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Bill To Block Rapists' Parental Rights Remains Stalled In Ohio Senate

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ARIEL CASTRO
This Aug. 1, 2013 file photo shows Ariel Castro in the courtroom during the sentencing phase in Cleveland. Castro committed suicide when he hanged himself in his cell, two nationally regarded corrections consultants concluded following a review of his death released Tuesday, Dec. 3, 2013, rejecting earlier suggestions he may have died accidentally while seeking a sexual thrill. (AP Photo/Tony Dejak, File) | ASSOCIATED PRESS
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In Ohio and 30 other states, a man who impregnates a woman through rape can successfully sue her for child custody and visitation rights. While there is a bill currently pending in the Ohio State Senate that would block attackers' parental rights, it has been stalled in the Criminal Justice Committee since it was introduced in January.

On Wednesday, three Ohio State University students with the reproductive rights organization Choice USA will deliver a petition to State Sen. John Eklund (R), chair of the Criminal Justice Committee, demanding that he advance the bill. The petition, created by the progressive advocacy group Ultraviolet, has already collected 60,000 signatures.

"No survivor should have to worry that her attacker is going to sue her if she becomes pregnant and has a child because of the rape," the petition says. "No one should have to spend a lifetime tethered to their rapist, especially if it means watching a violent offender raise your child. But this is a potential reality for the 32,000 women who become pregnant from rape each year."

Eklund did not immediately respond to a request for comment.

Since convicted rapist Ariel Castro held three women captive in his basement for 10 years in his Ohio home, repeatedly raping them and impregnating one, multiple Ohio state lawmakers have introduced bills that would protect rape survivors from child custody lawsuits. Castro had asked for permission during his trial to see the 6-year-old girl he fathered by sexual assault.

State Sens. Nina Turner (D) and Charleta Tavares (D) introduced a bill in January that would allow rape survivors to file a court claim blocking the custodial rights of their rapist. It would also free a woman from having to seek her attacker's approval in order to place the child up for adoption.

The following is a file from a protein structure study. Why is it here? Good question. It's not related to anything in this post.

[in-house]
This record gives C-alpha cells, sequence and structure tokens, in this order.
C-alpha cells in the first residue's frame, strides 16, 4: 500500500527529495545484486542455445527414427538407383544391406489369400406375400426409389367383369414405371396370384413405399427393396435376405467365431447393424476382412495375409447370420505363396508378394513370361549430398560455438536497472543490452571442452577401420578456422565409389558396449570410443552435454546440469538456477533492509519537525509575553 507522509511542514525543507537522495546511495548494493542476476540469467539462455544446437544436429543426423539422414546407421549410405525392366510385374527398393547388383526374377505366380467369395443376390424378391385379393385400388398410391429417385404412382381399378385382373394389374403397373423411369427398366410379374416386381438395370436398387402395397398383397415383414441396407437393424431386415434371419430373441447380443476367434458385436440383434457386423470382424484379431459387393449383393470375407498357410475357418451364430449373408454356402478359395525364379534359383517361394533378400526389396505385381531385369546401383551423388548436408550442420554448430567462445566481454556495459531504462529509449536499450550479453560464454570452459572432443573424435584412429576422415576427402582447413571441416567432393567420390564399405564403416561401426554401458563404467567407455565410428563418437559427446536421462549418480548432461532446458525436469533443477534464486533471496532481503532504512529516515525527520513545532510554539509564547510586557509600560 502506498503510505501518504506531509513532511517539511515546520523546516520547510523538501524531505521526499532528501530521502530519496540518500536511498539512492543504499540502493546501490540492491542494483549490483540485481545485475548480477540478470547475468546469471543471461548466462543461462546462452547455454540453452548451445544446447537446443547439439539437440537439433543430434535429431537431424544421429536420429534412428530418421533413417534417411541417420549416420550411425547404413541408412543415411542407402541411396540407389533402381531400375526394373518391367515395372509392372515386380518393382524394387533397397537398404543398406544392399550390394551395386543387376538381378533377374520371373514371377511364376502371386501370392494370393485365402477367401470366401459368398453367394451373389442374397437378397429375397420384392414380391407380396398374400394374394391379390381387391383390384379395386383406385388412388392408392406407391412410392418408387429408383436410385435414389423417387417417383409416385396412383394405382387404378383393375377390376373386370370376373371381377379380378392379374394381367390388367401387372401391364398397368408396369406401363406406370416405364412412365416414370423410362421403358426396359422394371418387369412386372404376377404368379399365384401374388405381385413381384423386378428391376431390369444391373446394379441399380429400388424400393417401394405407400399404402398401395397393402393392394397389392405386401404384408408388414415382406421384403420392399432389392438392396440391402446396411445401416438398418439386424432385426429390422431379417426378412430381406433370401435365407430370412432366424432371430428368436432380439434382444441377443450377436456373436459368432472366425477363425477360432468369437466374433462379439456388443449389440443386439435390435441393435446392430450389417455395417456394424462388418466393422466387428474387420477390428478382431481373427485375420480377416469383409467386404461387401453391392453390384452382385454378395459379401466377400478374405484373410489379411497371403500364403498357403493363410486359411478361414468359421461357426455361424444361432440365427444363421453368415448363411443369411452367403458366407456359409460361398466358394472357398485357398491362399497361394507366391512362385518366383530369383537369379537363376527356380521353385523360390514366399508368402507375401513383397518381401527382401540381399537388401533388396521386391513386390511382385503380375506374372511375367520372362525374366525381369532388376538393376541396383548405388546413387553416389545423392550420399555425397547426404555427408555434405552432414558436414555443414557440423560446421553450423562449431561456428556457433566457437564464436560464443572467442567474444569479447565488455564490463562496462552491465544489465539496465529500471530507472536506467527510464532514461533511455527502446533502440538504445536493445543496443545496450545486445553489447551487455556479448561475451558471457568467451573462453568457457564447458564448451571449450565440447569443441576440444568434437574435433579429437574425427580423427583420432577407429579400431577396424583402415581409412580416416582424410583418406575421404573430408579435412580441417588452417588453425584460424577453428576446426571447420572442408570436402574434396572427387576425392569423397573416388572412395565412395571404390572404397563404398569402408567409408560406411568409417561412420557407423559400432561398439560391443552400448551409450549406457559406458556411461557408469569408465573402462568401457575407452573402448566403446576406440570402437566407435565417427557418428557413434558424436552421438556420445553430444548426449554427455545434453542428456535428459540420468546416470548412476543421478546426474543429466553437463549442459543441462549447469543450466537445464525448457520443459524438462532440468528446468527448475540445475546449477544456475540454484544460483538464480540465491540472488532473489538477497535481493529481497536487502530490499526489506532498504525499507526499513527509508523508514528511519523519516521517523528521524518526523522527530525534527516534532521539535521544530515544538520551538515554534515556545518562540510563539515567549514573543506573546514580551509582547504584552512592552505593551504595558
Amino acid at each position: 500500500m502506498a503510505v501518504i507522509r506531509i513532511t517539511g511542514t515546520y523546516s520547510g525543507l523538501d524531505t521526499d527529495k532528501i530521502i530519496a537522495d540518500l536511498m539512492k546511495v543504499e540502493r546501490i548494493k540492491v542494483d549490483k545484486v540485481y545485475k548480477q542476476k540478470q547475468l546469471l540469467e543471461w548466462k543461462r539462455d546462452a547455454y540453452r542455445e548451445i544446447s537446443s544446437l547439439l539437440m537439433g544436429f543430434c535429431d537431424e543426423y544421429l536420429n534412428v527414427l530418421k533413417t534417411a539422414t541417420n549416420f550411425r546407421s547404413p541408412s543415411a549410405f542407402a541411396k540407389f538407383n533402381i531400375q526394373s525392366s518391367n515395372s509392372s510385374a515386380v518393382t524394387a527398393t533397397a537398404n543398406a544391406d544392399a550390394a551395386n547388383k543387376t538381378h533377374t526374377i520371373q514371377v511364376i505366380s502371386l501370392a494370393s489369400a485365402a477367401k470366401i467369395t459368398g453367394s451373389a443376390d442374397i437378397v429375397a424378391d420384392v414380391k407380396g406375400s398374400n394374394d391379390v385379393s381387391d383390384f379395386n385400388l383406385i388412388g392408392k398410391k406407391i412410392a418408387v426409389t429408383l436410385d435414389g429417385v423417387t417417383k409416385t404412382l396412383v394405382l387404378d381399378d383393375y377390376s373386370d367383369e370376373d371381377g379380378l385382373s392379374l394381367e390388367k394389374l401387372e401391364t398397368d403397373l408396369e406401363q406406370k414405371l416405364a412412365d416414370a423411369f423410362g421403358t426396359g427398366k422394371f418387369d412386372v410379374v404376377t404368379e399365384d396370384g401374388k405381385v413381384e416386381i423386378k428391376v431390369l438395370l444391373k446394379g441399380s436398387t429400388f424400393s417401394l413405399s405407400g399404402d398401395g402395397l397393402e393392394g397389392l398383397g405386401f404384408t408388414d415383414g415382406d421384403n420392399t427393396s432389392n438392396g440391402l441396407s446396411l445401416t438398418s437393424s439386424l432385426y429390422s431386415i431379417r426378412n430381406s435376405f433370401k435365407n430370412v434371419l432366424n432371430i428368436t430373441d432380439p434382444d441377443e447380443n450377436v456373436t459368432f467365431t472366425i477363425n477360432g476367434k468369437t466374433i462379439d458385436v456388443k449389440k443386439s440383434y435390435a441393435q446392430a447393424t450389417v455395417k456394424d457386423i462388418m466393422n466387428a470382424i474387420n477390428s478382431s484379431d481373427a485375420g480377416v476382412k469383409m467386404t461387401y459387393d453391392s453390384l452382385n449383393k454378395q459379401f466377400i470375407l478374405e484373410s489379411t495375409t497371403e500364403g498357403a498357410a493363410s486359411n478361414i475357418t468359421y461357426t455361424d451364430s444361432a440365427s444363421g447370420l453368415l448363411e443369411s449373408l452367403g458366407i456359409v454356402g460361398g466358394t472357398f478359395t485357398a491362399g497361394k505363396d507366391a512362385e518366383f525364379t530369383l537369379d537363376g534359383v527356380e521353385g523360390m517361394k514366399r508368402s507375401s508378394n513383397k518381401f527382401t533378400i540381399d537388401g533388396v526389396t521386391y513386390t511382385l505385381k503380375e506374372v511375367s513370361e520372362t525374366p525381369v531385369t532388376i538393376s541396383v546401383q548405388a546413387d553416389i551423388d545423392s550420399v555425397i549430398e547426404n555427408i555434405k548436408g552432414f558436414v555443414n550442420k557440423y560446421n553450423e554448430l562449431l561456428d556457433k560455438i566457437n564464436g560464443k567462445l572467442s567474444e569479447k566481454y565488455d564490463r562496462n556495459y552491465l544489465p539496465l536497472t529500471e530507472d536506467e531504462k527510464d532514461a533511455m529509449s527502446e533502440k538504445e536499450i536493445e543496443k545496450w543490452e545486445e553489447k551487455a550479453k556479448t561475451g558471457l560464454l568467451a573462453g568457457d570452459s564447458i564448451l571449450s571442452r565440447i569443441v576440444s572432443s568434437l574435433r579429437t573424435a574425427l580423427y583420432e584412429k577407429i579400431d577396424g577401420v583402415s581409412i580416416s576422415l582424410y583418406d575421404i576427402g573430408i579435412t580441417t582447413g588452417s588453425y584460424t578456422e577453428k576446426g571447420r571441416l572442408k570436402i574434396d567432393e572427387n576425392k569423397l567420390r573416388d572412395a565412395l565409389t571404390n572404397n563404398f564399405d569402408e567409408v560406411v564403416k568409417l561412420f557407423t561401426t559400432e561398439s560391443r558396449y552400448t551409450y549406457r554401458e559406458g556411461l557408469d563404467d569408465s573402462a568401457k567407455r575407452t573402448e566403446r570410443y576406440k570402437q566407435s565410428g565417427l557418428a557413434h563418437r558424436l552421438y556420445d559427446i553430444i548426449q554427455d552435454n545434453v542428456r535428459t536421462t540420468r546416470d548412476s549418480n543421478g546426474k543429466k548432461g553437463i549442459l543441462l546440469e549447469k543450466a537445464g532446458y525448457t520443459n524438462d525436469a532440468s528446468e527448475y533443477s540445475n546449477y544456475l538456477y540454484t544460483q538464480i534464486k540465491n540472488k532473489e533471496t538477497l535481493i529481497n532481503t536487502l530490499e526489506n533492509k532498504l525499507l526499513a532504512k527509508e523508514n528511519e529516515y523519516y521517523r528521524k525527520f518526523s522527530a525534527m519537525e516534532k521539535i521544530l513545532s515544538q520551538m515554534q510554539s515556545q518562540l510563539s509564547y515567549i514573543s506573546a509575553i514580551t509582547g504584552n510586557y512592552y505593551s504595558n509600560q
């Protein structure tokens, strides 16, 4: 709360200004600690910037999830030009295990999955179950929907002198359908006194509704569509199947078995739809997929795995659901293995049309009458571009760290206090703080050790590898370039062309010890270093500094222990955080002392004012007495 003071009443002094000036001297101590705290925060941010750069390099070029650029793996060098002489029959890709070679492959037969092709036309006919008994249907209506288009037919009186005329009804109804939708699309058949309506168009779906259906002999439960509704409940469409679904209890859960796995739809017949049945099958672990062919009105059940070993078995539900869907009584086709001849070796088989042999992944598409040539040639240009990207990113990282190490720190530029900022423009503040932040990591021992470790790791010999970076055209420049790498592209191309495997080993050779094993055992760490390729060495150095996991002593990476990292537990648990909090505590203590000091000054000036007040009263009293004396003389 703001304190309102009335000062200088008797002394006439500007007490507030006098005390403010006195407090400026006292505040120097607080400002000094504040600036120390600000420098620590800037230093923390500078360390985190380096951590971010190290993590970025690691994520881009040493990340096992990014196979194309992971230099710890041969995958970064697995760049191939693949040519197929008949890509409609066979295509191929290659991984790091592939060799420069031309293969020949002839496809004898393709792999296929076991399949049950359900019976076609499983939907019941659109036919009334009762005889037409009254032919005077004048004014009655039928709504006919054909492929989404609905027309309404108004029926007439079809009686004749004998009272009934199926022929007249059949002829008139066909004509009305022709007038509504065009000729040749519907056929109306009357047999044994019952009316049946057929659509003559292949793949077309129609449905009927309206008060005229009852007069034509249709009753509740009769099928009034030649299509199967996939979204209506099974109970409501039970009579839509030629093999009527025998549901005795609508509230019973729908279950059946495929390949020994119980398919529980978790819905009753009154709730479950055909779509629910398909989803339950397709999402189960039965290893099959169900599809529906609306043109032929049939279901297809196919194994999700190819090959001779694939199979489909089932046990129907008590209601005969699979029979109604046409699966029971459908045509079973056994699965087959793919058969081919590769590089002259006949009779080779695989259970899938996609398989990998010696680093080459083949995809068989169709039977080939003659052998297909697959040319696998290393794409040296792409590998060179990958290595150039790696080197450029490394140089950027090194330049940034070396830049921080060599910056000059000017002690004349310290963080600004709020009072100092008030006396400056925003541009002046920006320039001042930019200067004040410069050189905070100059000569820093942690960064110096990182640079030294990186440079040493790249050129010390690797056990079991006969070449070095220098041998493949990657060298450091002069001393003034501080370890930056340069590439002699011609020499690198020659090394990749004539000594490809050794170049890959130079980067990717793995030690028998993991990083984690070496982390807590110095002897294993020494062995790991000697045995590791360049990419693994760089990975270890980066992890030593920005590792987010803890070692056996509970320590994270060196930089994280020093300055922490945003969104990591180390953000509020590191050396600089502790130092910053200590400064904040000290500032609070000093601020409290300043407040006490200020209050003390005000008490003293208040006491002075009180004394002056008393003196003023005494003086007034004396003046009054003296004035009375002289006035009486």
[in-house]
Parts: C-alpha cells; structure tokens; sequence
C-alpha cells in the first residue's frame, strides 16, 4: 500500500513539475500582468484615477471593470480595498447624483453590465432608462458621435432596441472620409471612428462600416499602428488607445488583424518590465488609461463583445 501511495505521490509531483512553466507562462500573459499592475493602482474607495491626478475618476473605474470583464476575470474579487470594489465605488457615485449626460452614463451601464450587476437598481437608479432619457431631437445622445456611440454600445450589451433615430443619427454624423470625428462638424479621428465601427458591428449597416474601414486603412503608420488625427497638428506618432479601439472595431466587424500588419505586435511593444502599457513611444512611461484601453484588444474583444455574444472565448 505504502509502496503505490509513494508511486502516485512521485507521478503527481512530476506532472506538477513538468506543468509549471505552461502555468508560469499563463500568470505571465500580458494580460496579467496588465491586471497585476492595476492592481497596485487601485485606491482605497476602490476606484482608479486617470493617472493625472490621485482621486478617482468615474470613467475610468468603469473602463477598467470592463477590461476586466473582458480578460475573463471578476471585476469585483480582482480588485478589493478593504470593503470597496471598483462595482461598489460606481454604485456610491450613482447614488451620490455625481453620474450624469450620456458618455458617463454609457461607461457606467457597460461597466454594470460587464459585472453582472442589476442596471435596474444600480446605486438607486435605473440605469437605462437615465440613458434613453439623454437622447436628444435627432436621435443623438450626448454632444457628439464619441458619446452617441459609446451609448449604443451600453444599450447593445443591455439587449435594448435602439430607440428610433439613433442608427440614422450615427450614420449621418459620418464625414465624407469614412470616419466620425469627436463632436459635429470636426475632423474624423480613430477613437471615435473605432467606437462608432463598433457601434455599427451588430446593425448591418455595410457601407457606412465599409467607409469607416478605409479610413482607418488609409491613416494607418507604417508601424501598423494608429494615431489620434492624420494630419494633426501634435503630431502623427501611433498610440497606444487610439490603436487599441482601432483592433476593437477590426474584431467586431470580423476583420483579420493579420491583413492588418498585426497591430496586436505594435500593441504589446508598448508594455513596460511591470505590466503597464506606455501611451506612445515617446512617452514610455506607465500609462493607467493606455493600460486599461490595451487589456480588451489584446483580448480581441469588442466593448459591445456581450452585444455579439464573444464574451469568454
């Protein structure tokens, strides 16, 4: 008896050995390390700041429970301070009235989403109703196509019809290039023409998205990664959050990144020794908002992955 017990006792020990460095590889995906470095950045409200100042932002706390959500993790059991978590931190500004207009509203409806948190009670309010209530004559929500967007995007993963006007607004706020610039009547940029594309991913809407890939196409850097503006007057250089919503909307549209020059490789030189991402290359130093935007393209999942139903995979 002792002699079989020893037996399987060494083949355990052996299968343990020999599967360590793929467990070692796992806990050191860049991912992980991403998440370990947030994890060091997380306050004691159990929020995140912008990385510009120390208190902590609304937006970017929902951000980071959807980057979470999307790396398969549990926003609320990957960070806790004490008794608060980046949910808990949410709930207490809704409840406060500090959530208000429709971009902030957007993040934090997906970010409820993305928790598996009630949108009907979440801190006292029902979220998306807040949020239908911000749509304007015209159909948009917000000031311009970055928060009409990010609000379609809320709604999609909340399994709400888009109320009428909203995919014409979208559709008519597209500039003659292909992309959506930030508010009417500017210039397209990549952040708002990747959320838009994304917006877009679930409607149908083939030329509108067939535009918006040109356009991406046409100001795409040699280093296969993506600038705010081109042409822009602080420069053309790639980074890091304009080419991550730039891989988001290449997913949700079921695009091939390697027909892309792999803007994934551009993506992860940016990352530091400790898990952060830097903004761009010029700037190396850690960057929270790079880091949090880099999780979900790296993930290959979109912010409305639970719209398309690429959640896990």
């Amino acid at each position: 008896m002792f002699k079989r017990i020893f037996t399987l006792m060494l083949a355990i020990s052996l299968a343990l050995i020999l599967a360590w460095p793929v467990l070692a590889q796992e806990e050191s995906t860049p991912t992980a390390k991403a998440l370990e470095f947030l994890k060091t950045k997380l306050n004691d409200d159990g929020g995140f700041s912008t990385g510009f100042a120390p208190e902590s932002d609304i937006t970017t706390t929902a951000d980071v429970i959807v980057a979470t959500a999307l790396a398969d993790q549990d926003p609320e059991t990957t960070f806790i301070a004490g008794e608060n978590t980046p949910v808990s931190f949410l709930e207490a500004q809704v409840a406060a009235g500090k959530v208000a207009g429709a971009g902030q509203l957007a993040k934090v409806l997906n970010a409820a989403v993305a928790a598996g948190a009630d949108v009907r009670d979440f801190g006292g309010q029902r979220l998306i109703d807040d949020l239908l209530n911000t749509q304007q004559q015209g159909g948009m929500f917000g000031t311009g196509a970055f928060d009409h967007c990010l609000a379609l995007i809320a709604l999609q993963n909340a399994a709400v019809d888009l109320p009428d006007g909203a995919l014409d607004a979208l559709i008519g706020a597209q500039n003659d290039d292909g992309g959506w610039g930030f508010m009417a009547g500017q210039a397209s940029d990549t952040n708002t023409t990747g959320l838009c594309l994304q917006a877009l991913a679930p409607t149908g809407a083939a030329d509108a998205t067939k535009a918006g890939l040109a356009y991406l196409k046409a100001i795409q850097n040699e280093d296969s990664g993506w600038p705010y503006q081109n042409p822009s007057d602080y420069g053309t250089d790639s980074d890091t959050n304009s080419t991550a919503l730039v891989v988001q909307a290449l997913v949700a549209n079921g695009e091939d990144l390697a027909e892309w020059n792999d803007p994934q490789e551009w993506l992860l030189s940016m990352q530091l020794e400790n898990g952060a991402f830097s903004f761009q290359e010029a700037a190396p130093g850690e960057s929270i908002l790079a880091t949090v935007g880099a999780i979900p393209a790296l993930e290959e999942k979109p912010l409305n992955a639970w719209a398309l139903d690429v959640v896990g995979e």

“Every day, rape survivors struggle to cope with the long-term effects of their assault. Without any legal protections in place to prevent rapists from seeking custodial rights, Ohio is allowing assailants to continue to torment their victims rather than protecting survivors and their children," Turner said.

The bill is currently stalled in the Criminal Justice Committee, while a different but related bill is moving forward. That bill, introduced by Reps. Nickie Antonio (D) and Kirk Schuring (R), would block parental rights for men who pleaded guilty or are convicted of rape, but still require them to pay the woman child support. It passed in the Ohio House of Representatives in January and has been referred to the Senate.

"Both of these bills deserve to be vetted through the legislative process so that survivors in Ohio have the strongest set of protections possible,” Turner told Huffpost in an email.

The main difference between Turner's and Antonio's legislation is that the latter bill only protects rapists who have been convicted of rape or plead guilty. Turner's bill, on the other hand, would allow women to present evidence to a judge that she had been raped, even if the rape had not resulted in a conviction.

Ultraviolet and Choice USA are hoping the petition will pressure Eklund to dislodge Turner's bill and advance it to a speedy vote.

"The fact of the matter is, more than half of rapes are never reported, and 97 percent of rapists never spend a minute in jail," said Karin Roland, campaign director for Ultraviolet. "Setting the bar at conviction doesn't do much for the vast majority of rape survivors, and it's not an adequate way to protect survivors from being tethered to their rapists for a lifetime."

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